By Thalif Deen*
UNITED NATIONS, Aug 2014 (IPS) – Tarzie Vittachi, a renowned Sri Lankan newspaper editor and one-time deputy executive director of the U.N. children’s agency UNICEF, once recounted the oft-quoted story of an African diplomat who sought his help to get coverage in the U.S. media for his prime minister’s address to the General Assembly.
By Robert Fisk* – The Independent
Palestinians have won: they are still in Gaza, and Hamas is still there
’It was not a famous victory – but that’s what the Palestinians of Gaza are celebrating. There was much shaking of heads in the international media when the fireworks burst over that shattered land on Tuesday night. After more than 2,100 dead – about 1,700 of them civilians – and 100,000 wounded, what did they have to crow about? An end to the killing? Peace? Well, no. In fact, Hamas – the vicious, horrible, terrorist Hamas with whom “we” (as in “the West”, Tony Blair, Israel, the US and all honourable men and women) cannot talk – has indeed won a victory.
By Ranjita Biswas
KOLKATA, India, Aug 28 2014 (IPS) – In 2011, the World Health Organisation (WHO) warned: “Combat Drug Resistance – No Action Today, No Cure Tomorrow.” The slogan was coined in honour of World Health Day, urging governments to ensure responsible use of antibiotics in order to prevent drug-resistant viruses and bacteria, or ‘super bugs’.
The warning is even more salient in 2014, particularly in India, a country of 1.2 billion people that recently earned the dubious distinction of being the worst country in terms of antibiotic overuse in the world.
By BEN HUBBARD and ERIC SCHMITT – The New York Times
BAGHDAD — As fighters for the Islamic State in Iraq and Syria continue to seize territory, the group has quietly built an effective management structure of mostly middle-aged Iraqis overseeing departments of finance, arms, local governance, military operations and recruitment.
Anya Schiffrin – The Nation
Newspapers in America may be closing up shop, but muckrakers around the world are holding corrupt officials and corporate cronies accountable like never before.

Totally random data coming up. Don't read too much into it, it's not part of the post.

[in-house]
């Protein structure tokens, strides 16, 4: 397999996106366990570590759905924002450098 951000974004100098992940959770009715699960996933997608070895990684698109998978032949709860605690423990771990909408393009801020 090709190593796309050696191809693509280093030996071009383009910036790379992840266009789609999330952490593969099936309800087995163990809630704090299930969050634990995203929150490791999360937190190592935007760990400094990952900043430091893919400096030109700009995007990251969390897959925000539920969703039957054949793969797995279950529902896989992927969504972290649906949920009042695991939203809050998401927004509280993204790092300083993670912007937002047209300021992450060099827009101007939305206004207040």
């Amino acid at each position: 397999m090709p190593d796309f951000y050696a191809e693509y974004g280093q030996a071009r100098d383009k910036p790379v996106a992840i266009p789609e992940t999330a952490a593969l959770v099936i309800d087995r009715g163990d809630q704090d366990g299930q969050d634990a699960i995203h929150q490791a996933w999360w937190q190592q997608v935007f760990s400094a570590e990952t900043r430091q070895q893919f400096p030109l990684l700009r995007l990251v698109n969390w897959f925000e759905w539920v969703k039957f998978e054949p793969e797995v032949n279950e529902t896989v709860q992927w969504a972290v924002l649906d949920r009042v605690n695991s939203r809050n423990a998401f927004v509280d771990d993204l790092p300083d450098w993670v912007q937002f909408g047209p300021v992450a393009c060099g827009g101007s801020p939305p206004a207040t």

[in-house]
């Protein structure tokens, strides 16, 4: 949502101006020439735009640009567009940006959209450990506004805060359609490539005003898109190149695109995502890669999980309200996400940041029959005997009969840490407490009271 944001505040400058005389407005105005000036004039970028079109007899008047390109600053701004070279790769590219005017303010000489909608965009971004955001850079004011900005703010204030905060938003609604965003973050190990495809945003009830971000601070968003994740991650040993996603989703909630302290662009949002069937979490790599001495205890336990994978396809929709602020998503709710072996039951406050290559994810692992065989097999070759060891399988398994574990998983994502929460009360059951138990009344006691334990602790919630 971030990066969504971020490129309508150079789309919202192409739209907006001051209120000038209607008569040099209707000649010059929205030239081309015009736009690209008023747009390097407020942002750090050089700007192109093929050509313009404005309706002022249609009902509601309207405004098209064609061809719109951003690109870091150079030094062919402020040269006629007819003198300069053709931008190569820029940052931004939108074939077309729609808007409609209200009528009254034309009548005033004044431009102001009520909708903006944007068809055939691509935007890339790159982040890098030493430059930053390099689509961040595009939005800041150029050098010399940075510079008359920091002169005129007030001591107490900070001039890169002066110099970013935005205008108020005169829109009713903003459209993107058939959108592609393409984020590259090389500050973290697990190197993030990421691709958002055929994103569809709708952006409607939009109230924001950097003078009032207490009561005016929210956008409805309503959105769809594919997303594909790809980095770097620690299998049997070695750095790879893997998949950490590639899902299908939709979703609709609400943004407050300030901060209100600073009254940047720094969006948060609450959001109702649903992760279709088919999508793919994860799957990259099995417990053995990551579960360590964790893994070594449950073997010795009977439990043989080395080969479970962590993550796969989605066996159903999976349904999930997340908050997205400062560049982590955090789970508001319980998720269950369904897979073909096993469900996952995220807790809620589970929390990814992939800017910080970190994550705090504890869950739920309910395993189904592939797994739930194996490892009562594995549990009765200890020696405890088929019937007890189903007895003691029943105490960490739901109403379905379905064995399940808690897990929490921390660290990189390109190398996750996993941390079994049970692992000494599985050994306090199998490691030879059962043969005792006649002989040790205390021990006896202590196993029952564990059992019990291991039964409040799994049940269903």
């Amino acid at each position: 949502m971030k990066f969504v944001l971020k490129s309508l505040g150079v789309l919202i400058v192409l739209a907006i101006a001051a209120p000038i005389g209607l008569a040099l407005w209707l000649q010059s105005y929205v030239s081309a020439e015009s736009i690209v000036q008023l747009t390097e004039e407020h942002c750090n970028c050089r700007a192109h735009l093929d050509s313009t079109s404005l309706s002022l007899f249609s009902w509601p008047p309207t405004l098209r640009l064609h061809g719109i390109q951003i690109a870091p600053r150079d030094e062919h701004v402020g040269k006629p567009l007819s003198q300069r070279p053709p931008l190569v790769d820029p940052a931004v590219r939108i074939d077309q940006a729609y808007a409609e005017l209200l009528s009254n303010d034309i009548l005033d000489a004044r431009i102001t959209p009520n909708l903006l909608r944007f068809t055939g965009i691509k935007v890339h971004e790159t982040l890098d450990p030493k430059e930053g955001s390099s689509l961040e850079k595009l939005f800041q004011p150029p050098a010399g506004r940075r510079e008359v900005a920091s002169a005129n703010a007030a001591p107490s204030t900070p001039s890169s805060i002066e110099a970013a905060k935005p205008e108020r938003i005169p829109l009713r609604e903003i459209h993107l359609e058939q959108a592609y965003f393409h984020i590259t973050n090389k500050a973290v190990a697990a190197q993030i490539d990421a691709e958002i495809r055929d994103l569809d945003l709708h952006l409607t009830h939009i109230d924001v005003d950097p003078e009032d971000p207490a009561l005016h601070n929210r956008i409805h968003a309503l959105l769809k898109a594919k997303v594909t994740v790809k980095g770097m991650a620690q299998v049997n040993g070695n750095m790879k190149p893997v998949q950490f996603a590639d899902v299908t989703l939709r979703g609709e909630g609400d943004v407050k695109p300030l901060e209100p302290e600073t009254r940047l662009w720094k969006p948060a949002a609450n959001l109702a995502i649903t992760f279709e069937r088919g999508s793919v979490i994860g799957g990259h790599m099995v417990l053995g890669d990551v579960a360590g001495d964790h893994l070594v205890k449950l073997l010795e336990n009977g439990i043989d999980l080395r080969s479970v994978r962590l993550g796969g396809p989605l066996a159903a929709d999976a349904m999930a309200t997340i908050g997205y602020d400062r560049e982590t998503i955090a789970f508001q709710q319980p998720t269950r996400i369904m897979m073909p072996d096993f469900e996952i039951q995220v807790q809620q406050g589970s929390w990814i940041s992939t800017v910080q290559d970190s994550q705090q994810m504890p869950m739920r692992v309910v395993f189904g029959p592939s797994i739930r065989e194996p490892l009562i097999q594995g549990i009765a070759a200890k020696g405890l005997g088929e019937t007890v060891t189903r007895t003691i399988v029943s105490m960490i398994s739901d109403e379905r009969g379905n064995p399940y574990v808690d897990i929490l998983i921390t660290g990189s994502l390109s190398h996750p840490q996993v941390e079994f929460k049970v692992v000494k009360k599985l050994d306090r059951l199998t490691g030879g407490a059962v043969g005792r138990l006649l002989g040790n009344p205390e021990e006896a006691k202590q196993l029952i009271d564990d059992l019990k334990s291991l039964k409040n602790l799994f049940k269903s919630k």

In our world, the news about the news is often grim. Newspapers are shrinking, folding up, or being cut loose by their parent companies. Layoffs are up and staffs are down. That investigative reporter who covered the state capitol—she’s not there anymore. Newspapers like the Los Angeles Times, the Washington Post, and the Chicago Tribune have suffered from multiple rounds of layoffs over the years. Continue reading
By Ramesh Jaura*
BERLIN/ROME, Aug 2014 (IPS) – Inter Press Service News Agency has braved severe political assaults and financial tempests since 1964, when Roberto Savio and Pablo Piacentini laid its foundation as a unique and challenging information and communication system.
By Bill Black* – Naked Capitalism
I wrote this column in Bogota, Colombia where I was presenting five talks at the Universidad Central’s economics conference, so I was struck by the title of a choleric rant by the Wall Street Journal entitled “Banking in a Time of Cholera.”
By Thalif Deen
UNITED NATIONS, Aug 2014 (IPS) – An international conference on small island developing states (SIDS), scheduled to take place in Samoa next week, will bypass a politically sensitive issue: a proposal to create a new category of “environmental refugees” fleeing tiny island nations threatened by rising seas.
Zachary Davies Boren – The Independent
More than 300 Holocaust survivors and their descendants have condemned what they described as Israel’s ‘genocide of Palestinian people’ in an advert in the New York Times
Dozens of Holocaust survivors, together with hundreds of descendants of Holocaust survivors and victims, have accused Israel of “genocide” for the deaths of more than 2,000 Palestinians in Gaza since the conflict erupted in July.
By Jeffrey Tayler – The Atlantic
MOSCOW—In May, Bob Corker, the ranking Republican on the Senate’s Foreign Relations Committee, introduced a bill of stunning recklessness that seems specifically designed to destroy what remains of relations between the United States and Russia. The legislation’s very name—the “Russian Aggression Prevention Act of 2014”—is a misnomer, for its provisions, if enacted, would dramatically heighten tensions between Moscow and Washington. By foreclosing the option of doing what we really need to do—launch a serious dialogue with Russia about how to end the Ukraine crisis—it would deepen the conflict there, augment the human misery spreading as a result, and shove us to the brink of war. In fact, the bill is already doing damage to the prospect of peace by serving Kremlin propagandists as a manifesto of U.S. intent to force Russia to its knees and humiliate its leader. It presents an ultimatum to the Kremlin that no head of state, least of all the famously supercilious Vladimir Putin, would accept.
Lyle Jeremy Rubin – The Nation
There’s at least one line every Marine knows: “Never point a weapon at anything you do not intend to shoot.” The St. Louis County Police Department apparently never received that memo.